Top image credit: PropertyGuru
The 5 Cs (cash, credit card, car, condo, country club) refer to an arguably outdated definition of Singaporean success.
The last time someone mentioned the 5 Cs, we were still in 2014. Questions revolved around whether the “Singaporean dream” is still attainable given how expensive things have become, and someone even came up with a new set of 5 Cs to build on the old ones.
While we’re busy wondering if these aspirations are still realistic, a more important question looms in the background: “Do people in fact still want these things?”
Ever since ‘millennials’ became a buzzword, we’ve started hearing countless stories of people who choose meaningful careers over lucrative ones. Young adults now want to feel appreciated. They want to work with social causes, actively living out the mantra that money can’t buy happiness.
Now, more so than ever, there seems to be a pushback against materialism and all its supposedly evil trappings.
As such, we can’t help but ask, “Have the 5 Cs have been replaced by the 3 Rs?”
In case you missed the memo, the 3 Rs are Recognition, Reputation, and Respect.
Respect is so wonderful because it’s not about what you have, but who you are.
Recognition comes when others begin to notice certain things that you do. Whether it’s “Hey, nice shirt,” or “We really appreciate your initiative on this project,” it matters both at work and outside of it. Being told that you have a good work ethic or good taste has trumped being able to afford that good taste.
Reputation is when you are eventually identified by the above qualities. It’s the crystallisation of recognition—an intangible identifier that is, by default, completely different from anyone else’s. “He makes things happen” or “She’s totally a #girlboss” are now more fulfilling than “You’re the guy with the luxury car.” Anyone can buy expensive things, but only you have this defining character trait.
Respect is the crown jewel, because while it might be nice to be known for certain things, it’s better to be admired for them. Respect transcends both good and bad reputations, and hints, at some level, that people wish they could be like you. Respect is so wonderful because it’s not about what you have, but who you are.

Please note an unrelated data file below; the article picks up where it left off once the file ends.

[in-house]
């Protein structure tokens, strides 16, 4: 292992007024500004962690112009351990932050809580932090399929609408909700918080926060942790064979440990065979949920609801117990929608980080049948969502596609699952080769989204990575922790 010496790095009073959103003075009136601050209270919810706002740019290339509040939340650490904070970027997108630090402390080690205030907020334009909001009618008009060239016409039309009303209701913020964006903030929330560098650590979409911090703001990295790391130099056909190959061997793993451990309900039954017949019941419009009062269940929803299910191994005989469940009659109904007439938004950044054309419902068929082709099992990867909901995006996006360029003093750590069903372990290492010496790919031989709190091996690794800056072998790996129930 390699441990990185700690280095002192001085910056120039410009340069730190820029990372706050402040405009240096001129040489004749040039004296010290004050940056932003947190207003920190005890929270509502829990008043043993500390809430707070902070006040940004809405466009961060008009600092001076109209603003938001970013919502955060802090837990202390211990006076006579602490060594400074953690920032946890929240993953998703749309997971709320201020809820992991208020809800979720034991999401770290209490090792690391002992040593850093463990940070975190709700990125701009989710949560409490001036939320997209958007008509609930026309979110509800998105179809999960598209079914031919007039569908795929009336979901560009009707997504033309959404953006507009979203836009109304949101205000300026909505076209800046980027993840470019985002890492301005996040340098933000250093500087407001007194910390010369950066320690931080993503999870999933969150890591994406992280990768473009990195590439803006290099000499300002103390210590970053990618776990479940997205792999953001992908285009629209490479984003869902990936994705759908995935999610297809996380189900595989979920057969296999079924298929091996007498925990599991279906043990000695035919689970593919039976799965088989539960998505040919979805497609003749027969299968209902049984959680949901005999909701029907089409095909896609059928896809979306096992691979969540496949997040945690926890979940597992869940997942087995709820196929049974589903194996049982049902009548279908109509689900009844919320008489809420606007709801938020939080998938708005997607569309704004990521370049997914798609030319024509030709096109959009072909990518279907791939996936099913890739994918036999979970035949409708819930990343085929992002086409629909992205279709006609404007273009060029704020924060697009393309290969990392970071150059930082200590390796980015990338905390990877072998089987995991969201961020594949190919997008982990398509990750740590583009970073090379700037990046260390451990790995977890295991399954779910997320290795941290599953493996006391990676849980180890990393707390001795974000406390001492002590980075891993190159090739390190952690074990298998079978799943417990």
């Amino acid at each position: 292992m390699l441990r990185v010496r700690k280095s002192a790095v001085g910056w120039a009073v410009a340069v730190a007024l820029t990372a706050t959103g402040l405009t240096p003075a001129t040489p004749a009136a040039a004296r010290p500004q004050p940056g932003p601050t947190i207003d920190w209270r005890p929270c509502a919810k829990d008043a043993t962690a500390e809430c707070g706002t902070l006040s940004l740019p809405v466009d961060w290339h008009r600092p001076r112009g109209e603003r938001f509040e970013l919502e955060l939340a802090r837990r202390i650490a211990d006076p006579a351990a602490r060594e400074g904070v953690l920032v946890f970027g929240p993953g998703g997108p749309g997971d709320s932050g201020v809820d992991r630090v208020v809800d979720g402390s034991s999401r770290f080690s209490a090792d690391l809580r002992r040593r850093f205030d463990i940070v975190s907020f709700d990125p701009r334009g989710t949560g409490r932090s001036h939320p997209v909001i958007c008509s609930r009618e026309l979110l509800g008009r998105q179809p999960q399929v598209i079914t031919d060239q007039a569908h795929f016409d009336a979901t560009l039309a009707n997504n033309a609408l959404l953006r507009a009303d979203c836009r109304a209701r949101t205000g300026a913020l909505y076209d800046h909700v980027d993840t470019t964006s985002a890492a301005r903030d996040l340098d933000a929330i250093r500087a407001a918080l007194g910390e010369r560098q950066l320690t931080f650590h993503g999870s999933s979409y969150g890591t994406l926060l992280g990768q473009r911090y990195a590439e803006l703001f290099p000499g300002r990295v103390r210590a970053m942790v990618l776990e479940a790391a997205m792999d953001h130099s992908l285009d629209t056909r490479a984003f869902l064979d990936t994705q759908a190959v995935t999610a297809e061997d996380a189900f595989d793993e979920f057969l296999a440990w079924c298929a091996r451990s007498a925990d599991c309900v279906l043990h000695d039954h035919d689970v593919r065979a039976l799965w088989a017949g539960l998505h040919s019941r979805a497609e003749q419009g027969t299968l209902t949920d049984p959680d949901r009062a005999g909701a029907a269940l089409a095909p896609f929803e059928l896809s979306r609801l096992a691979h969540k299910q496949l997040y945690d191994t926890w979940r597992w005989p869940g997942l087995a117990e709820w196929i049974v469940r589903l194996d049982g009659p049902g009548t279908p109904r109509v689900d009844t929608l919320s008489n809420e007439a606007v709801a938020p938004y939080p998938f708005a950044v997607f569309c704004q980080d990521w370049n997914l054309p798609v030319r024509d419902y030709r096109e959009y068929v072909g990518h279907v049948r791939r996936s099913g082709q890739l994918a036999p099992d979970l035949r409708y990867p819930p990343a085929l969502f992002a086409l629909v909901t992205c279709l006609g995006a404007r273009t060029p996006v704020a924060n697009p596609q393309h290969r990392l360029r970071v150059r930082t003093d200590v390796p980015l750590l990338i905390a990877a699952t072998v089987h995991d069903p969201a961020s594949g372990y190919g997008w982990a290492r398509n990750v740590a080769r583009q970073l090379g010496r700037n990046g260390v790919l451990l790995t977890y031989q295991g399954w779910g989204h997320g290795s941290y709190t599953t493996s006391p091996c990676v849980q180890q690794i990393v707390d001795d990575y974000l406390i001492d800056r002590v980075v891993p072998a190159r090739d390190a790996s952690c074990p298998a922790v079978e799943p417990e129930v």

After all, no one says, “Whoa nice condo, much respect.”
All of these come together to inform one thing: personal branding. We want clear identities, whether as an entrepreneur who’s #nevernotworking or as someone who’s exceptional at hunting down hidden brunch spots.
Yet this is also not to say that the 5 Cs are no longer relevant. In a way, we simply want to believe that they’re not.
We want others to see only these moments, and not the credit cards that are swiped to make them happen.
Nowhere is this clearer than on social media, where it’s distasteful to share pictures of your new BMW Z4 or some swanky thing that you bought with your fat bonus. These are all indications that you’re moving up in the world, but talking about them looks obnoxious.
Instead, we share pictures of painting or pottery classes, or the yoga retreat in Ubud where we went to unplug for 3 weeks. It’s the idea of buying experiences and not things—something that contemporary culture pressures us to conform to.
But while the 3 Rs might arguably be the new 5 Cs, it’s not so much a shift in priorities than it is a shift in conversation. Because it’s too “basic” to be obsessed with money and objects, we ignore the fact that it takes a significant financial investment to sharpen one’s personal branding.
We talk about things like spiritual fulfilment or reasons to wake up in the morning, but conveniently leave out how much gym memberships or enrolling our kids in swimming classes cost. We don’t talk about how much we still pay to own that car that makes it possible to do so much at once.
It’s a lot like how we talk about work-life balance. We aspire to take our families on weekend getaways and have time to hit up swanky new restaurants with our friends, all while kicking ass at work. We want others to see only these moments, and not the credit cards that are swiped to make them happen.
Not everyone gets the luxury of saying that money isn’t everything, especially those who’ve never had much of it.
By focusing on what these things represent rather than how they’re packaged, we try to ignore that it takes money to make it look like we’re not obsessed with spending money.
These days, you can say that you’re ambitious, but it’s lame if you say that it’s because you want to be rich. Rather, you’re supposed to say that you want to give back to society.
Ultimately, the 3 Rs, like the 5 Cs, are still a kind of vanity. It’s just a more socially acceptable kind, where we now seek to be defined by who we are, what we do, and where we’ve been, rather than what we have.
(It’s all just a matter of perspective.)
What’s worth thinking about is that this whole “experiences not things” movement is ultimately a class affliction. Only those of us born into socioeconomic circumstances where we have options, where we got to go to good schools and travel, get to talk about this. We don’t need to seize the first well paying job that comes along so we can start helping with the bills. We get to want intangible things like respect and recognition rather than compensation, and we want others to know this.
But out there, there are many people for whom the 5 Cs and a fulfilling material existence are still important. Not everyone gets the luxury of saying that money isn’t everything, especially those who’ve never had much of it.
So are the 3 Rs indeed the new 5 Cs?
Well, that’s for you to decide.